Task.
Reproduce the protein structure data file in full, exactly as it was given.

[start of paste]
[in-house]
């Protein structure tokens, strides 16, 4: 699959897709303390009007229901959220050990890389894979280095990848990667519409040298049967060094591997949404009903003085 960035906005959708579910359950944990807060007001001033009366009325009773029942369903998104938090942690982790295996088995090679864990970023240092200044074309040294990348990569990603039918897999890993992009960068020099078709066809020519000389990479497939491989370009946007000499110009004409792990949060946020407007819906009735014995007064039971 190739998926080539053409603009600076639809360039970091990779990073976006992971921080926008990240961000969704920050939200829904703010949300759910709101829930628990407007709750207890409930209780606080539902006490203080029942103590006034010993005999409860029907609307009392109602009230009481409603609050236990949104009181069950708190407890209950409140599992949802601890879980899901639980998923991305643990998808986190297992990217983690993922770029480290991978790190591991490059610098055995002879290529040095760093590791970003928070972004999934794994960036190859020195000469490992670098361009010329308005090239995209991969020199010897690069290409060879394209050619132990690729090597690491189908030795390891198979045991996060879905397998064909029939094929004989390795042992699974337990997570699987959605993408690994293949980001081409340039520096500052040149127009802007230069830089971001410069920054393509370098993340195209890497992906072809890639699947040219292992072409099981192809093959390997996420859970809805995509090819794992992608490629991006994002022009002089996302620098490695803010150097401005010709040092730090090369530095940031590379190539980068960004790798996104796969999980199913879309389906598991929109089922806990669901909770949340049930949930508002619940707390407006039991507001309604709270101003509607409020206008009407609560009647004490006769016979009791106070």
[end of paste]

[in-house]
């Protein structure tokens, strides 16, 4: 699959897709303390009007229901959220050990890389894979280095990848990667519409040298049967060094591997949404009903003085 960035906005959708579910359950944990807060007001001033009366009325009773029942369903998104938090942690982790295996088995090679864990970023240092200044074309040294990348990569990603039918897999890993992009960068020099078709066809020519000389990479497939491989370009946007000499110009004409792990949060946020407007819906009735014995007064039971 190739998926080539053409603009600076639809360039970091990779990073976006992971921080926008990240961000969704920050939200829904703010949300759910709101829930628990407007709750207890409930209780606080539902006490203080029942103590006034010993005999409860029907609307009392109602009230009481409603609050236990949104009181069950708190407890209950409140599992949802601890879980899901639980998923991305643990998808986190297992990217983690993922770029480290991978790190591991490059610098055995002879290529040095760093590791970003928070972004999934794994960036190859020195000469490992670098361009010329308005090239995209991969020199010897690069290409060879394209050619132990690729090597690491189908030795390891198979045991996060879905397998064909029939094929004989390795042992699974337990997570699987959605993408690994293949980001081409340039520096500052040149127009802007230069830089971001410069920054393509370098993340195209890497992906072809890639699947040219292992072409099981192809093959390997996420859970809805995509090819794992992608490629991006994002022009002089996302620098490695803010150097401005010709040092730090090369530095940031590379190539980068960004790798996104796969999980199913879309389906598991929109089922806990669901909770949340049930949930508002619940707390407006039991507001309604709270101003509607409020206008009407609560009647004490006769016979009791106070």